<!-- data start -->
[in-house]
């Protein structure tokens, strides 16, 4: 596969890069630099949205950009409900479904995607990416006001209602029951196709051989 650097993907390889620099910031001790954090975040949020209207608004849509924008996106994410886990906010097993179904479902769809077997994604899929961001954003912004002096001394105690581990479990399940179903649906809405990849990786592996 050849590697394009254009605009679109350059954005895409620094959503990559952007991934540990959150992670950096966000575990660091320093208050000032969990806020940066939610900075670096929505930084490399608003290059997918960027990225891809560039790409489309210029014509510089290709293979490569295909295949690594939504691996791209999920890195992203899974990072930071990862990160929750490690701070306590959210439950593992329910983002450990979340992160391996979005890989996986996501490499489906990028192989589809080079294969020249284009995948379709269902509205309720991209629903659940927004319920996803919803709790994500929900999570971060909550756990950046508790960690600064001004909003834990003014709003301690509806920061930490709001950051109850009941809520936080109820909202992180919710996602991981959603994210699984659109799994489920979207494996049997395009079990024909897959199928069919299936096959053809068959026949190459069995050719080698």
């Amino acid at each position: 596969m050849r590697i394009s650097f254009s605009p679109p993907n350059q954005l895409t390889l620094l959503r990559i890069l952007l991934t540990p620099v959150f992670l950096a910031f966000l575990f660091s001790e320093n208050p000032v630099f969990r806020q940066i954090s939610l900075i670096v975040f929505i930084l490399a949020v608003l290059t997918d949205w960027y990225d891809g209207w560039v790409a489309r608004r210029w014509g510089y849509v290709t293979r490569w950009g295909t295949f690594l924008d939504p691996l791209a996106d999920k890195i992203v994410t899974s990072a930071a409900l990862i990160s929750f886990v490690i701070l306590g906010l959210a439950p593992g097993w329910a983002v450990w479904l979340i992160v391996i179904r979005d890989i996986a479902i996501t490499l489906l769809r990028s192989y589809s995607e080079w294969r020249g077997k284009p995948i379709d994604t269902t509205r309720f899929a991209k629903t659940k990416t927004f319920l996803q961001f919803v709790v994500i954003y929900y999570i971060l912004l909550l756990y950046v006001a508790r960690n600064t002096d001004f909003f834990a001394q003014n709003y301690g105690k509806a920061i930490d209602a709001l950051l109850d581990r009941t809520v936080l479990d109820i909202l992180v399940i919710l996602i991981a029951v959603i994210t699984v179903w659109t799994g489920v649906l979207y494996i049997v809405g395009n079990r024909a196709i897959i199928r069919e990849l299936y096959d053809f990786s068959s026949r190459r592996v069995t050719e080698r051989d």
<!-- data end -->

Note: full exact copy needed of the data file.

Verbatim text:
[in-house]
């Protein structure tokens, strides 16, 4: 596969890069630099949205950009409900479904995607990416006001209602029951196709051989 650097993907390889620099910031001790954090975040949020209207608004849509924008996106994410886990906010097993179904479902769809077997994604899929961001954003912004002096001394105690581990479990399940179903649906809405990849990786592996 050849590697394009254009605009679109350059954005895409620094959503990559952007991934540990959150992670950096966000575990660091320093208050000032969990806020940066939610900075670096929505930084490399608003290059997918960027990225891809560039790409489309210029014509510089290709293979490569295909295949690594939504691996791209999920890195992203899974990072930071990862990160929750490690701070306590959210439950593992329910983002450990979340992160391996979005890989996986996501490499489906990028192989589809080079294969020249284009995948379709269902509205309720991209629903659940927004319920996803919803709790994500929900999570971060909550756990950046508790960690600064001004909003834990003014709003301690509806920061930490709001950051109850009941809520936080109820909202992180919710996602991981959603994210699984659109799994489920979207494996049997395009079990024909897959199928069919299936096959053809068959026949190459069995050719080698």
């Amino acid at each position: 596969m050849r590697i394009s650097f254009s605009p679109p993907n350059q954005l895409t390889l620094l959503r990559i890069l952007l991934t540990p620099v959150f992670l950096a910031f966000l575990f660091s001790e320093n208050p000032v630099f969990r806020q940066i954090s939610l900075i670096v975040f929505i930084l490399a949020v608003l290059t997918d949205w960027y990225d891809g209207w560039v790409a489309r608004r210029w014509g510089y849509v290709t293979r490569w950009g295909t295949f690594l924008d939504p691996l791209a996106d999920k890195i992203v994410t899974s990072a930071a409900l990862i990160s929750f886990v490690i701070l306590g906010l959210a439950p593992g097993w329910a983002v450990w479904l979340i992160v391996i179904r979005d890989i996986a479902i996501t490499l489906l769809r990028s192989y589809s995607e080079w294969r020249g077997k284009p995948i379709d994604t269902t509205r309720f899929a991209k629903t659940k990416t927004f319920l996803q961001f919803v709790v994500i954003y929900y999570i971060l912004l909550l756990y950046v006001a508790r960690n600064t002096d001004f909003f834990a001394q003014n709003y301690g105690k509806a920061i930490d209602a709001l950051l109850d581990r009941t809520v936080l479990d109820i909202l992180v399940i919710l996602i991981a029951v959603i994210t699984v179903w659109t799994g489920v649906l979207y494996i049997v809405g395009n079990r024909a196709i897959i199928r069919e990849l299936y096959d053809f990786s068959s026949r190459r592996v069995t050719e080698r051989d």